The era of audio, made possible by magnetic tapes, was a time of musical experimentation and innovation. Sound quality was given the utmost attention, which sparked audiophiles to seek out the crispest recordings and musically sound studios.
But even for those lacking expert ears, the audio age made recording sound accessible at a commercial level for our humble garage band practices, talent shows, and home videos.
Kodak may now embrace modern developments by digitizing analog memories onto discs and hard drives, but we still love walking down memory lane and reminiscing about our audio past. So without further ado, let’s look back at some fun facts about audio.
Audio recording technology was hidden from the rest of the world for 15 years
Reel-to-reel tape recorders were found as early as 1928 in Nazi Germany with the invention of the Blattnerphone and Magnetophon. But the regime did not share these technologies with other countries. The recordings were so superior that Hitler used the devices to devise faux “live” broadcasts to Germans while he remained safe in a secret location. In 1945, the Allied Nations discovered reel-to-reel technology and by the 1950s, the machinery became commercialized and mainstream.
Bing Crosby was the first artist to popularize reel-to-reel recordings
When audio engineer Jack Mullin returned from World War II with the German recording machinery, Bing Crosby saw potential in the devices for pre-recording his radio shows. Crosby invested in Mullin’s development of fine-tuning the technology and later used the reel-to-reel recordings to record albums.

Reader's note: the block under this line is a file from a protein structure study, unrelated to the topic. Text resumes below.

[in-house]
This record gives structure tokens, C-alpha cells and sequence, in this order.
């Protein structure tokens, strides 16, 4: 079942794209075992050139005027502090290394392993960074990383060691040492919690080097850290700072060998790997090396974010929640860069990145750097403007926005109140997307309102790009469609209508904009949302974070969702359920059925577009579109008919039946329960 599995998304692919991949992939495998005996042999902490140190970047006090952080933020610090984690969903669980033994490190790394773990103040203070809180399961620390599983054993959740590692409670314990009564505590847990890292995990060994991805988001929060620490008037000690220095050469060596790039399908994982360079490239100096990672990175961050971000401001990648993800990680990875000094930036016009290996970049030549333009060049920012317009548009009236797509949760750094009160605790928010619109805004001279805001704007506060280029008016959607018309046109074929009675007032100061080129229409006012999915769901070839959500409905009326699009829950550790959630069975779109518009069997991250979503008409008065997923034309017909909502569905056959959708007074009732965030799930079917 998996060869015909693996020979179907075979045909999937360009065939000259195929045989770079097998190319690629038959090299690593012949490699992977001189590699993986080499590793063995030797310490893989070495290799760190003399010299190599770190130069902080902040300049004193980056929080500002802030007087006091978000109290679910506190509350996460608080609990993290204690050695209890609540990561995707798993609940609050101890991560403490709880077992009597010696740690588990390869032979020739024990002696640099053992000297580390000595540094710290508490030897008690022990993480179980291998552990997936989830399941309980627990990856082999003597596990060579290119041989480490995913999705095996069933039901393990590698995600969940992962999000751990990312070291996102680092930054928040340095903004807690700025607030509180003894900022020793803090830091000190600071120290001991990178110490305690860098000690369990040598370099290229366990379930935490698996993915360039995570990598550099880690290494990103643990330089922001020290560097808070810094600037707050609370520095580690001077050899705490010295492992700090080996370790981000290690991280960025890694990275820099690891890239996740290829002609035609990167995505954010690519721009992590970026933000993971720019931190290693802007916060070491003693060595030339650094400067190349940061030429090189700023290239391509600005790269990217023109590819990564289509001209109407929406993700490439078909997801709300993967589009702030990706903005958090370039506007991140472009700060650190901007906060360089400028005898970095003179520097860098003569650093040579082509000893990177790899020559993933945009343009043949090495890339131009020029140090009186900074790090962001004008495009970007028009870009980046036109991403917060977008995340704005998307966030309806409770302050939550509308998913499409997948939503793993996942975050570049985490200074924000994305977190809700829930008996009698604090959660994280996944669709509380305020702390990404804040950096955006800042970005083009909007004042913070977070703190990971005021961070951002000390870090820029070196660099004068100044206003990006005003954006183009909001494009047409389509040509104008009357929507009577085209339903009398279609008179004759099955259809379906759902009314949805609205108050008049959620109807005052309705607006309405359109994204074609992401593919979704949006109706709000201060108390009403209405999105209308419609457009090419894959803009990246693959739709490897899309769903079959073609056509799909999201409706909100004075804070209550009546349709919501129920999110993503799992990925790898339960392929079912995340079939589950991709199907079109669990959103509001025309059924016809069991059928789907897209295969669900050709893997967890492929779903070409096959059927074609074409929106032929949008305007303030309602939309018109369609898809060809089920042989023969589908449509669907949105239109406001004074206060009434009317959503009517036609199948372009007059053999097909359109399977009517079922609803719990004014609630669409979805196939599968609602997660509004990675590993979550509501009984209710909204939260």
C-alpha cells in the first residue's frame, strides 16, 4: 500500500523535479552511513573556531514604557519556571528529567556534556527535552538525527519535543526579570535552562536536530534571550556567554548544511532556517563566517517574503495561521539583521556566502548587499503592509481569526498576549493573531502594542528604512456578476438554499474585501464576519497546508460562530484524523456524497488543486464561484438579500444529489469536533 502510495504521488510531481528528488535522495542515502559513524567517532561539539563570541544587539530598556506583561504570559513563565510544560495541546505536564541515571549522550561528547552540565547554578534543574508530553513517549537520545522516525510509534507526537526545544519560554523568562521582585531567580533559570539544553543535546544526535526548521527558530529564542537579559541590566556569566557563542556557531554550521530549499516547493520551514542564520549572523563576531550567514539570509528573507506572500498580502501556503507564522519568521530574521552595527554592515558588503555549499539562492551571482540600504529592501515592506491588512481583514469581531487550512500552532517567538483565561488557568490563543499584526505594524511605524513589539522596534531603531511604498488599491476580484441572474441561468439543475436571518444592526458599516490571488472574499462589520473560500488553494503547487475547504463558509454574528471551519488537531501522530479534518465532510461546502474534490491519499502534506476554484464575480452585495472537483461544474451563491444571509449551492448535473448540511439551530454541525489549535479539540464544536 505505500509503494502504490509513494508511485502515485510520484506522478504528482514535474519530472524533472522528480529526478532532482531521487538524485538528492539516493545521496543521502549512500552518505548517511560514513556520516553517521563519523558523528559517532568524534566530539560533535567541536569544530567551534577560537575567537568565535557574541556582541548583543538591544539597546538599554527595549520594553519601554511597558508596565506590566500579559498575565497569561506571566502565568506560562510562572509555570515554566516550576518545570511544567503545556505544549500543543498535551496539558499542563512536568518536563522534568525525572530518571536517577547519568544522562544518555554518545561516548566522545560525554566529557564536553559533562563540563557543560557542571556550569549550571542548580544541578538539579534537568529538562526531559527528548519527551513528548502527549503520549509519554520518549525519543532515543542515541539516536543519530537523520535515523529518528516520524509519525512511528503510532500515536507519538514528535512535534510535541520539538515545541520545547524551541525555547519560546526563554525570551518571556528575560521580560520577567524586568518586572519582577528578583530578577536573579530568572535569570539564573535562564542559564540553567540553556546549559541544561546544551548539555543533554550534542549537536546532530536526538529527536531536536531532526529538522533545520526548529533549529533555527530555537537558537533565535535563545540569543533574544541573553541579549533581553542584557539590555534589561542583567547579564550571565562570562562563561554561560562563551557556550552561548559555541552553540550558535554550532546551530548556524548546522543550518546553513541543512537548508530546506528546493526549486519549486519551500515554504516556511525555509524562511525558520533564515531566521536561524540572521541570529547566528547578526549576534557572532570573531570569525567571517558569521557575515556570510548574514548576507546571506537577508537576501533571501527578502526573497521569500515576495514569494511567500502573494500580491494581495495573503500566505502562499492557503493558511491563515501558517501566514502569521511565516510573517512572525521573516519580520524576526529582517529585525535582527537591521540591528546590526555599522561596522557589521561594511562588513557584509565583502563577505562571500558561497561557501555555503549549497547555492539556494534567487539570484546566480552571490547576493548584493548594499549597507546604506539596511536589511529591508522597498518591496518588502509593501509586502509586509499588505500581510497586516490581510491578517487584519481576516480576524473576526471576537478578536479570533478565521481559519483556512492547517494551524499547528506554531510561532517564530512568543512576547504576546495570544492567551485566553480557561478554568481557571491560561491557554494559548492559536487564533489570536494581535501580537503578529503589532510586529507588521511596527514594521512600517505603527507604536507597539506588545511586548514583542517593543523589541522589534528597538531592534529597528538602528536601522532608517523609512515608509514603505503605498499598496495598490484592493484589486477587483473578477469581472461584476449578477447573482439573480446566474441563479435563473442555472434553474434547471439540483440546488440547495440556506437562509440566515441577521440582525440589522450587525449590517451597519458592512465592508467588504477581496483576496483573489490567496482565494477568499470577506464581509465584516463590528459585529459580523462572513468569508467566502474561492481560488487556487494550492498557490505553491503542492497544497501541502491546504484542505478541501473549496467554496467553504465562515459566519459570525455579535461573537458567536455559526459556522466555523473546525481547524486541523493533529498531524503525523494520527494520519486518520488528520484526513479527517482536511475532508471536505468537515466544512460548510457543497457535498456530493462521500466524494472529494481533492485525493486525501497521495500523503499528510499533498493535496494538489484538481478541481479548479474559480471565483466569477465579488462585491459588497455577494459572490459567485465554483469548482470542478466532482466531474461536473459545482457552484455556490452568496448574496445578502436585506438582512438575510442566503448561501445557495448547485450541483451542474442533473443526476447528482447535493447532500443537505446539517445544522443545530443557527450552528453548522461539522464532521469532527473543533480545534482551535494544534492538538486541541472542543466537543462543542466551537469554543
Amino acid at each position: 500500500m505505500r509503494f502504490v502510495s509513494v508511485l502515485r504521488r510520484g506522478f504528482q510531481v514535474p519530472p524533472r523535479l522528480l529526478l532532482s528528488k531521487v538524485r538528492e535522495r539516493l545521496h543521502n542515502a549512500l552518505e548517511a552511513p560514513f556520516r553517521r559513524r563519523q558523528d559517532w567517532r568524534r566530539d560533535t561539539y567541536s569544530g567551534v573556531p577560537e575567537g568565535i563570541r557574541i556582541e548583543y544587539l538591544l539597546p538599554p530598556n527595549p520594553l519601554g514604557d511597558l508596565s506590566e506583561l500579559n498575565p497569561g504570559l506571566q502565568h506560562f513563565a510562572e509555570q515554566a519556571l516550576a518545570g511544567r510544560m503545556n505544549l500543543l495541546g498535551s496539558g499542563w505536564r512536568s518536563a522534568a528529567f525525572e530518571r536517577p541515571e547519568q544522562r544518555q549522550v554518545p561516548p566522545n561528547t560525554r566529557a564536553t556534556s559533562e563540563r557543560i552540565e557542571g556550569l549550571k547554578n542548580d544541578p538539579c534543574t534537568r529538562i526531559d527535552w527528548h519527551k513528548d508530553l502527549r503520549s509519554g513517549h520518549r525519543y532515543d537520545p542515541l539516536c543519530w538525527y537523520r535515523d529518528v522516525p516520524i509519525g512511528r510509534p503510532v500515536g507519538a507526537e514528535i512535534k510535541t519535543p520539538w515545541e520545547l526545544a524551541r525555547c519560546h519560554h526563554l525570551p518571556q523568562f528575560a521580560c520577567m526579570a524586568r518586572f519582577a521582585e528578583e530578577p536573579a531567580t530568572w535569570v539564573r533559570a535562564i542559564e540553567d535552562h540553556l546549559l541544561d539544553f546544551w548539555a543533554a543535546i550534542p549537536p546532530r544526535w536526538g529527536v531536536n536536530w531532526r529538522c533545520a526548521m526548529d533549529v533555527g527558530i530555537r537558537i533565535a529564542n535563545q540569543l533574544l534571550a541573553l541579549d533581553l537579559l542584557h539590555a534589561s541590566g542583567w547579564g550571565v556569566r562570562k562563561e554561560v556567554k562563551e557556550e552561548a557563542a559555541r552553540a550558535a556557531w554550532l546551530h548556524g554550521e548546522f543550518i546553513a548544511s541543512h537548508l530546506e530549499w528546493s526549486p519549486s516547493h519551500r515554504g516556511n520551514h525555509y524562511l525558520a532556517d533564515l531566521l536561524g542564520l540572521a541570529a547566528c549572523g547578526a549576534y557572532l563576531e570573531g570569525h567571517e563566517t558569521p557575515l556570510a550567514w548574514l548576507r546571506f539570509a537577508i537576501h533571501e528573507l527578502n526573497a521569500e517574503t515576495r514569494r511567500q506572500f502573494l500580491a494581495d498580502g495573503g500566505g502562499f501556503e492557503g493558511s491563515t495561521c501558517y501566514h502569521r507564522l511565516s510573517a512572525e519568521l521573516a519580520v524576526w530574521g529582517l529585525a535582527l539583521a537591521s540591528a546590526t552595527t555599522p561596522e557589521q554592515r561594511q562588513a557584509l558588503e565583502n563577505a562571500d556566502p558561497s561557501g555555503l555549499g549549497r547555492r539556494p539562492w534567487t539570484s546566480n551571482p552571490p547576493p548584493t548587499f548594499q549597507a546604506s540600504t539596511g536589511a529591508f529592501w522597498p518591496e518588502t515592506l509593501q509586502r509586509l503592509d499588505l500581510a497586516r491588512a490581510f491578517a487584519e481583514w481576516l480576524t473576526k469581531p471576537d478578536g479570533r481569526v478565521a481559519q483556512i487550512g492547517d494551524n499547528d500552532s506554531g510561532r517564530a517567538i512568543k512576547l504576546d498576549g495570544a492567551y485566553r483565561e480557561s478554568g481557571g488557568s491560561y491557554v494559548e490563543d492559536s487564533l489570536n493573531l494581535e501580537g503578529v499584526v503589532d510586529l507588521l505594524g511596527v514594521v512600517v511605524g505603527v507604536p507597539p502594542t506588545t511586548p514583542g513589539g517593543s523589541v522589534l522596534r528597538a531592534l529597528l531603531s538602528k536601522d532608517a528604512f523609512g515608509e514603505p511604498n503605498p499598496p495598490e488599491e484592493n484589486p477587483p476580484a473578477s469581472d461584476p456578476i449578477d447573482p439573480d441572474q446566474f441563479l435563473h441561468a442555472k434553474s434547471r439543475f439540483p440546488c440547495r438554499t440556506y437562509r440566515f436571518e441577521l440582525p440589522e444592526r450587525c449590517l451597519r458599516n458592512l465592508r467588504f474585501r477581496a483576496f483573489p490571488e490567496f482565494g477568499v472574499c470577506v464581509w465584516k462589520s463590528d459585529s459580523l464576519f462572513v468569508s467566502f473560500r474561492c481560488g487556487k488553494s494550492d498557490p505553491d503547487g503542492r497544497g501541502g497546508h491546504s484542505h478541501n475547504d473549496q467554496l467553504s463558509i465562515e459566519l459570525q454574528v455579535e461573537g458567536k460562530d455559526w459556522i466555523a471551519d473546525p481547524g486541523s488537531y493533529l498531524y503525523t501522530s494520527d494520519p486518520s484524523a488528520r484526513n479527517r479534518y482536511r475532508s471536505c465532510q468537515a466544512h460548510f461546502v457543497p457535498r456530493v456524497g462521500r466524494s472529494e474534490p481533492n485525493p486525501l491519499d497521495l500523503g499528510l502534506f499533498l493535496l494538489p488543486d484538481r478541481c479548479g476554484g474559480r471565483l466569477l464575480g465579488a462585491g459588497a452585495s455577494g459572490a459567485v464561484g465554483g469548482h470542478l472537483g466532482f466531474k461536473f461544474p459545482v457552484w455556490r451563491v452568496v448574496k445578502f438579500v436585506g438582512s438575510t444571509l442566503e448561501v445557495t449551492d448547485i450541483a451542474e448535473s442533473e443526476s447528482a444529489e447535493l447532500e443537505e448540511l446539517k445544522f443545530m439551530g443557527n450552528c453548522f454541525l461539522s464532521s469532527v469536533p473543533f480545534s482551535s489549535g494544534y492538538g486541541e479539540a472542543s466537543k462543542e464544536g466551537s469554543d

The Beatles used reel-to-reel recordings to create their Greatest Hits
Similar to fanciful keyboards, reel-to-reel audio recordings could be spliced together to mix tunes of different speeds for a more creative soundtrack. The Beatles used this technique to record the background sound of marching bands in “Yellow Submarine.” “Strawberry Fields Forever” had two separate audio recordings of different speeds combined with the same pitch and tempo.
Cassettes spurred the slogan “Home Taping is Killing Music”
Recording artists have always been weary of copyright concerns, especially in the digital era. When cassettes first came on the market, they were oftentimes sold blank making them ideal for home recordings. The British Phonographic Industry was worried this would promote infringement and thus started an anti-cassette campaign in the 1980s with the phrase “Home Taping is Killing Music” above a skull-like graphic.
In 1983, cassette tapes overtook vinyl in sales
With the U.S. debut of the Walkman in 1983, cassettes became extremely popular in the early 80s. Before the 1980s vinyl records had more sales. Nowadays, vinyl sales are in the millions whereas the cassette market is in the hundreds thousands. But let’s not forget there was a short golden era for the beloved cassette!